There are multiple approaches to tackling self-driving; one is to program algorithms or rules that will tell a car how to behave in specific situations. Nvidia is using a deep learning approach, however, by providing its autonomous system with real-world data from humans drivers and letting it learn how to drive on its own – like a supercharged, AI-powered teenager getting behind the wheel using only their experience of being a passenger to guide them.
A Google self-driving Lexus RX 450h was involved in a crash with a van in Mountain View, Calif. on Friday afternoon, according to local police. Thankfully, nobody was injured in the accident.
TechCrunch has reached out to Google for more information.
This week, Uber started picking up passengers with self-driving test cars in Pittsburgh – so it’s not surprising that just a few days later, Lyft has something to say on the subject. Lyft’s response may not be autonomous cars in active duty, but it is a lengthy, detailed treatise on how Lyft sees the future of transportation over the next ten years, as penned by Lyft co-founder and President John Zimmer.
“Parker, take the wheel.”
NVIDIA debuted its Drive PX2 in-car supercomputer at CES in January, and now the company is showing off the Parker system on a chip powering it. The 256-core processor boasts up to 1.5 teraflops of juice for “deep learning-based self-driving AI cockpit systems,” according to a post on NVIDIA’s blog. That’s in addition to 24 trillion deep learning operations per second it can churn out, too. For a perhaps more familiar touchpoint, NVIDIA says that Parker can also decode and encode 4K video streams running at 60FPS — no easy feat on its own.
Part of the arrangement that will bring self-driving Uber on-demand vehicles to Pittsburgh roads by the end of this year will also help Volvo bring its own self-driving cars, for use as either personal vehicles or as autonomous taxis, to market by 2021, according to the WSJ. The two companies are investing a combined $300 million, roughly split between the two, in a deal that will seek to achieve production of a road-ready autonomous car based on the XC90 SUV platform.
While the US waits to get Super Cruise in Cadillacs next year, Toyota has already rolled out a pretty robust V2V, or vehicle-to-vehicle, system in three models available in Japan. The latest version of the Prius, the Lexus RX, and the Toyota Crown, a luxury sedan sold in Japan, all have the ITS Connect system available as an option.
The cars communicate using a channel abandoned by analog TV transmissions when they switched to digital a few years ago. The cars send and receive very simple–but very useful–information: location, speed, and heading. “People ask about privacy” regarding these communications said Toyota spokesperson Hideki Hada in a phone interview, “but this is very obvious information.”
You could see 100D versions of the Model S and Model X in the near future.
Tesla has dropped hints that it’s ready to extend the range of its electric cars (there was an allusion to a “P100D” hidden in firmware), but it now looks like that long-distance technology is getting closer to fruition. Dutch regulators have approved 100D and P100D versions of both the Model S and Model X, hinting that a 100kWh power pack might soon hit the streets. If the listings are accurate, the Model S would get a whopping 380 miles on a charge — no mean feat when the 90D can ‘only’ manage 294 miles. The Model X would likely have a shorter range given that the existing SUV officially tops out at 257 miles, but it’s reasonable to say that you’d get over 300 miles on a charge.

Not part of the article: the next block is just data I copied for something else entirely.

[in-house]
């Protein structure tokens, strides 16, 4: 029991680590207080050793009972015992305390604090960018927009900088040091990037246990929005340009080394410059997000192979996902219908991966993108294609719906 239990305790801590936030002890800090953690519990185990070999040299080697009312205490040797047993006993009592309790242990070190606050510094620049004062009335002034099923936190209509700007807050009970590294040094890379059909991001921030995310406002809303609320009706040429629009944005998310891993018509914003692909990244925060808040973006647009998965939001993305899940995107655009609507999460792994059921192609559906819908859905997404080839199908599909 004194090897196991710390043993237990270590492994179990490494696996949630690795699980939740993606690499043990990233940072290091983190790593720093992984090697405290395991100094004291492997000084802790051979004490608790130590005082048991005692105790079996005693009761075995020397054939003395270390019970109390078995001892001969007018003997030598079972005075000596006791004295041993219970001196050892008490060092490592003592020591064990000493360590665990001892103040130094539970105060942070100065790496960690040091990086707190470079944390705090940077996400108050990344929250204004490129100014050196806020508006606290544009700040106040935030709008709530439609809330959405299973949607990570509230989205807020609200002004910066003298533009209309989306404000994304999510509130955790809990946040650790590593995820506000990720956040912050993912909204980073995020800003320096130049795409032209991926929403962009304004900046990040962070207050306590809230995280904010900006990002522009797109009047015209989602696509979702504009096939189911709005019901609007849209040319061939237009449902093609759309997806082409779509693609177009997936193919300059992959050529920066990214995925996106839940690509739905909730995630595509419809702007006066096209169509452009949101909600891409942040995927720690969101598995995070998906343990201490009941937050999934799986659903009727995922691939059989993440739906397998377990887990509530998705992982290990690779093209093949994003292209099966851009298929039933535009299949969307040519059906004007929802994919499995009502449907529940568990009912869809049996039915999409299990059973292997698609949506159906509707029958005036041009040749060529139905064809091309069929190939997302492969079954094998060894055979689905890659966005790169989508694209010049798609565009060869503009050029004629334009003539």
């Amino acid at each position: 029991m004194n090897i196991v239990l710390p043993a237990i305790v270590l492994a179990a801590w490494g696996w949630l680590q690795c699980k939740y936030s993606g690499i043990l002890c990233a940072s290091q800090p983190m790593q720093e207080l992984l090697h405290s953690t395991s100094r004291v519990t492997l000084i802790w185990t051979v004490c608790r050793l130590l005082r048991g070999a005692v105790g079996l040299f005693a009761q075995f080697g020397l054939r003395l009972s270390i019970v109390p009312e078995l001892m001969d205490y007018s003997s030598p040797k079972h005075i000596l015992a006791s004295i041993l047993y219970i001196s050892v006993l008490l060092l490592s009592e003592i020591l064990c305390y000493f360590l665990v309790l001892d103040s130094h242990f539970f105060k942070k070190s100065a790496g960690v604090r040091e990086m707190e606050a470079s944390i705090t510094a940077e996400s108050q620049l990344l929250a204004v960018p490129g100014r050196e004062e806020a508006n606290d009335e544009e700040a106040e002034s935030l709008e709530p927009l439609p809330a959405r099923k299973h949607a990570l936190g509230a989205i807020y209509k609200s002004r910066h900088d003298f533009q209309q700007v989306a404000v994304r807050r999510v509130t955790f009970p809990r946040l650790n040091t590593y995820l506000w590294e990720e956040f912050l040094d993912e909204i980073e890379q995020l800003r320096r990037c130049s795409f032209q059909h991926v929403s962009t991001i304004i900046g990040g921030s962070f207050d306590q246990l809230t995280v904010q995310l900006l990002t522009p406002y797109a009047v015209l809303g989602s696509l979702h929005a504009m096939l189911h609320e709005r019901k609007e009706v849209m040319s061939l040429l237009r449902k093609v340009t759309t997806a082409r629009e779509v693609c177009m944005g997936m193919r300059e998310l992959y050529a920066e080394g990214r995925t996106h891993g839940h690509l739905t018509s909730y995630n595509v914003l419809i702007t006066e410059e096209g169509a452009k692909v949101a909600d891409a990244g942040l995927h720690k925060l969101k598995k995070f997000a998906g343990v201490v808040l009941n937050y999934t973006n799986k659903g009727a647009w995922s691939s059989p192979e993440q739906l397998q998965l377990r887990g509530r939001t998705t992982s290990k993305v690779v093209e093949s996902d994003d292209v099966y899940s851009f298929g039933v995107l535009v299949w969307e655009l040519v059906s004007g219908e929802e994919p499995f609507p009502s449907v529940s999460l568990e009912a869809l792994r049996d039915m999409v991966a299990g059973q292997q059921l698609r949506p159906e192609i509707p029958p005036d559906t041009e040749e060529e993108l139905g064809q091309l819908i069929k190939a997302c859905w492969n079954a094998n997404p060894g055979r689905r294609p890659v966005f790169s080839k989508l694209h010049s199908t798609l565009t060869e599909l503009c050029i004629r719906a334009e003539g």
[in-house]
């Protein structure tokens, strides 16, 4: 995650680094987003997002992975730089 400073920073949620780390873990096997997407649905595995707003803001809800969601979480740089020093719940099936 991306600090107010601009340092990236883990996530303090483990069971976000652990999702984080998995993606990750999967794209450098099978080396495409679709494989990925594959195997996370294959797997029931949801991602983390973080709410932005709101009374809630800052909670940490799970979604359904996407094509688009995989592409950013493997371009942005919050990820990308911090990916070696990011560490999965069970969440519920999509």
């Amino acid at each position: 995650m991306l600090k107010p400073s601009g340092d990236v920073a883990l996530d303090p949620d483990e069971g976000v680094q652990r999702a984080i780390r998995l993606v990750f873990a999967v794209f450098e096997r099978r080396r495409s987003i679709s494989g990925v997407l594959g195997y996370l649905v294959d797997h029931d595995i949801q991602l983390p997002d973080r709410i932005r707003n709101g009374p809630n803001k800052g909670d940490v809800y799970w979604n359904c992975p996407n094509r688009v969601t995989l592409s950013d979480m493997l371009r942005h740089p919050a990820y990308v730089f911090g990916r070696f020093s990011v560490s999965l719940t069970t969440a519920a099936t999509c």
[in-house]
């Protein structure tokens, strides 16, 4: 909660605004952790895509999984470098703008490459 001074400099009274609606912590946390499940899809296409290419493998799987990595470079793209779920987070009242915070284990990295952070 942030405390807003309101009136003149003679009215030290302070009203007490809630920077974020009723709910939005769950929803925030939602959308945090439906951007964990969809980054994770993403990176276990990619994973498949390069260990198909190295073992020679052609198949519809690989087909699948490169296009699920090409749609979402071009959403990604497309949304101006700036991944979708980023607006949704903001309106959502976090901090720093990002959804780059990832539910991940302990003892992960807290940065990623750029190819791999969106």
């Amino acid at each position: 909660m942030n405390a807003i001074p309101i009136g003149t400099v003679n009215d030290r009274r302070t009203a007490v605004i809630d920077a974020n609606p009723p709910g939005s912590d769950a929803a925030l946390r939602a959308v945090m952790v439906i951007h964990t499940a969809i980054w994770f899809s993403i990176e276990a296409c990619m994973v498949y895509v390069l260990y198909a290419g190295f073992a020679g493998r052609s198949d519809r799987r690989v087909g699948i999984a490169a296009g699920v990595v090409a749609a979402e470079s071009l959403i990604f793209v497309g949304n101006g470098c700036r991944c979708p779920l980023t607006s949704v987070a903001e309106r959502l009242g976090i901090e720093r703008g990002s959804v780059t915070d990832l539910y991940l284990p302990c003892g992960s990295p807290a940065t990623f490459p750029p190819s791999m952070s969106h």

There’s no official word on when you’d see 100D variants on the street, let alone how much they’ll cost. They’ll likely make the 60D seem like a bargain. Whatever price they’ll carry, they’ll bring Tesla one step closer to its dreams of cars that can drive cross-country (eventually, by themselves). And if history is any indication, the higher battery capacity will come along with a performance boost — add Ludicrous Mode and both EVs could put even the better supercars to shame in terms of short-distance acceleration.
It reportedly decided that it’s cheaper to buy EV power from someone else.
Nissan has long made its own electric car batteries thanks to Automotive Energy Supply, its team-up with NEC, but it appears to be having second thoughts. Sources speaking to both Nikkei and Reuters understand that Nissan plans to sell its controlling stake in AES, with NEC likely following suit. It’d just be less expensive to buy batteries from an outside supplier, according to tipsters. While it’s not certain who would snap up the business, the car maker is supposedly in talks with both Panasonic and “overseas companies” that include Chinese firms.
Samsung wants to make cars. Or at least, make parts of cars, in a similar supply-side capacity to the position it currently occupies in the mobile device and television world. A new Bloomberg report suggests Samsung is in talks with Fiat Chrysler to acquire some or all of parts-making subsidiary Magneti Marelli, which provides lighting, in-car entertainment and telematics to OEMs for use in their vehicles.
Comma.ai, the startup that George Hotz (aka Geohotz) founded to show that making driverless vehicles could done relatively cheaply using off-the-shelf components and existing vehicles, has open-sourced a dataset of 7.25 hours of highway driving.
It might not seem like a lot, but in terms of comparative datasets for highway driving out there, it is. And it’s what Hotz used to build the initial successful self-driving demo used to ferry Bloomberg around for comma.ai’s big public debut.